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It's ECB day, oil traders stay pessimistic, and yuan intervention speculation rises. Here are some of the things people in markets are talking about today.
Expectations are low for today's monetary policy decision by the European Central Bank. Only one of the 70 analysts surveyed by Bloomberg predicts a change in the base rate from zero percent. For ECB President Mario Draghi there are no signs of market stress to force immediate action, but with macro data continuing to disappoint, there is talk that he will have to extend the central bank's asset purchase program, if not at this meeting, then soon. Ahead of today's announcement at 7:45 a.m. ET, Spanish bonds yields are at a record low and the euro was trading $1.1276 at 5:53 a.m. ET, near a two-week high.
Pessimistic oil traders
There was little optimism among oil traders at the Asia-Pacific Petroleum Conference in Singapore this week, with almost all agreeing that Brent crude will remain in the $40 to $60 per barrel range for the next 12 months. Doubts over an agreement to freeze production at this month's OPEC (and friends) meeting in Algiers continue to weigh on the price outlook. The fact that Iran is increasingly likely to extend production beyond pre-sanctions levels is also reducing bullishness on the commodity. The market today has, however, seen a boost from falling U.S. crude stockpiles with a barrel of West Texas Intermediate for October delivery trading at $46.30 at 5:57 a.m. ET.
Increasing speculation that China's central bank is intervening in the foreign exchange market to support the yuan has seen the cost of borrowing the currency in Hong Kong spike. With the yuan approaching 6.7 per dollar, seen as the People's Bank of China's redline in halting depreciation of the currency, overnight Hibor rose to the highest since February. Data released yesterday showed that the country's foreign exchange reserves are at the lowest since 2011 amid the continuing defense of the 6.7 level. It's not just Hibor that is rising; rule changes for money market funds due to be introduced next month are also set to push Libor even higher, according to some analysts.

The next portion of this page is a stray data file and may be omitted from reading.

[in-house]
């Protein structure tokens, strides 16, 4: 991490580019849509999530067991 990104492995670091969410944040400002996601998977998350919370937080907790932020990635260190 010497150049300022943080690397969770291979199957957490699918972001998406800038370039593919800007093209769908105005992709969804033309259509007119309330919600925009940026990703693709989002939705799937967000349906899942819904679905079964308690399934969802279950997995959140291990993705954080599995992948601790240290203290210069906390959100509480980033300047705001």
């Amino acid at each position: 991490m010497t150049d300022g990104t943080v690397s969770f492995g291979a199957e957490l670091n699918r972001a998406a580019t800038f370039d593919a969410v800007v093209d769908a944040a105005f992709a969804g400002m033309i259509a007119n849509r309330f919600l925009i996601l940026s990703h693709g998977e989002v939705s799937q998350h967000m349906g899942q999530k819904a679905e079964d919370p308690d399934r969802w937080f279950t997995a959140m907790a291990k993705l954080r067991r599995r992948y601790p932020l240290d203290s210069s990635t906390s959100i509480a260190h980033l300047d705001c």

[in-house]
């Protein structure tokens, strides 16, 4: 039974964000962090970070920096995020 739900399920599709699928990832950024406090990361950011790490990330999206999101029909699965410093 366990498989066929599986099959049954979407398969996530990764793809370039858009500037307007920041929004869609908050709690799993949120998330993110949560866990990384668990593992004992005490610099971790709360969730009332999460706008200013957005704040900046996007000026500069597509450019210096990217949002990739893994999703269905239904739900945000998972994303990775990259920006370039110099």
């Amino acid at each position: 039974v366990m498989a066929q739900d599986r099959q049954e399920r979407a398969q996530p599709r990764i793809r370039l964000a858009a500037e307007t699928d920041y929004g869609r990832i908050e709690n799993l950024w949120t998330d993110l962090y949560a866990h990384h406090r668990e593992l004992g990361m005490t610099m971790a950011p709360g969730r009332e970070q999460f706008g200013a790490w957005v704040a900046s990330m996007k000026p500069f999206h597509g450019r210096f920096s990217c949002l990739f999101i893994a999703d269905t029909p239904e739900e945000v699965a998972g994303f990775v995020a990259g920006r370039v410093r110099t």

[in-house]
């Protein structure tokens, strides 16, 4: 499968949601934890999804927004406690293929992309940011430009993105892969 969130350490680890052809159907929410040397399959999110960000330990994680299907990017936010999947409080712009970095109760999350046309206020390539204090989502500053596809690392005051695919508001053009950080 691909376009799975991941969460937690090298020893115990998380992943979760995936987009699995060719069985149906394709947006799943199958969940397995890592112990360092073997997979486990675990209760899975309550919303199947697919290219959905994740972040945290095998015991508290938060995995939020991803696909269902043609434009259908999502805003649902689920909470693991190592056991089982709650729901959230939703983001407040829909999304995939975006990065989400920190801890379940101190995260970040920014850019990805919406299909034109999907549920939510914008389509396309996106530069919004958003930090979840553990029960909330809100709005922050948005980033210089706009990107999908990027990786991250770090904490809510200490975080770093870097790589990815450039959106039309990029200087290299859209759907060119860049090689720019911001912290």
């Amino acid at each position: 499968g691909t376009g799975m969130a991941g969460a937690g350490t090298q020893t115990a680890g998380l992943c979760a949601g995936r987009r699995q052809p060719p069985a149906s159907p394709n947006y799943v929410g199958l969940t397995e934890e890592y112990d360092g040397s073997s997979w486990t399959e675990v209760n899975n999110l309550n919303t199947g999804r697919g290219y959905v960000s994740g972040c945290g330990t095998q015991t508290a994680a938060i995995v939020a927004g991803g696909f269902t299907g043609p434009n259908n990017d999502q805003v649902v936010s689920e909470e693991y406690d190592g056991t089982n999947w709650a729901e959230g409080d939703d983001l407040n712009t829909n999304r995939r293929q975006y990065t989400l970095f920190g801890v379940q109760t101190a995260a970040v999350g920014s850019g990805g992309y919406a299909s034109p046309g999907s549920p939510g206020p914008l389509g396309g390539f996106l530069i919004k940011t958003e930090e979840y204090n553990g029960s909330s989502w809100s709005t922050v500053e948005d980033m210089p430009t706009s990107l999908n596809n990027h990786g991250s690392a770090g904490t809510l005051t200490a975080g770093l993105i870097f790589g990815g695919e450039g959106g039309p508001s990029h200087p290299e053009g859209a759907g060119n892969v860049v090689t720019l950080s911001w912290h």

Markets marking time
It was something of a mixed bag in Asia overnight as the MSCI Asia Pacific Index rose less than 0.1 percent, with Hong Kong's Hang Seng Index's 0.8 percent gain countered by Japan's Topix index's 0.3 percent slip. In Europe, the Stoxx 600 Index was little changed at 6:14 a.m. ET as investors await the ECB decision. Futures in the S&P 500, which hasn't seen a daily move of more than 1 percent since July 8, were 0.1 percent higher.
Hillary Clinton and Donald Trump put their weaknesses on display a forum on the U.S. military Wednesday night. Clinton was put on the defensive over her decades-long record in government while Trump was light on the details of how he would defeat ISIS. The Republican nominee's use of social media in his campaign to date has been compared to that of Canada's current Prime Minister, Justin Trudeau (apologies in advance for the pic.)
What we've been reading
This is what's caught our eye over the last 24 hours.
- Vladimir Putin just wants to be friends.
- Mark Carney is serene, and so are pound traders.
- If you think diversification is harder than ever, you're right.
- Googletown is on edge after the Apple tax grab.
- A hedge fund made 2,100 percent from the world's most extreme mania.
- These technologies may deliver Musk's dream of changing the world.
- How to launch a nuclear weapon.
Correction: Corrects spelling of Elon Musk's surname in reading list.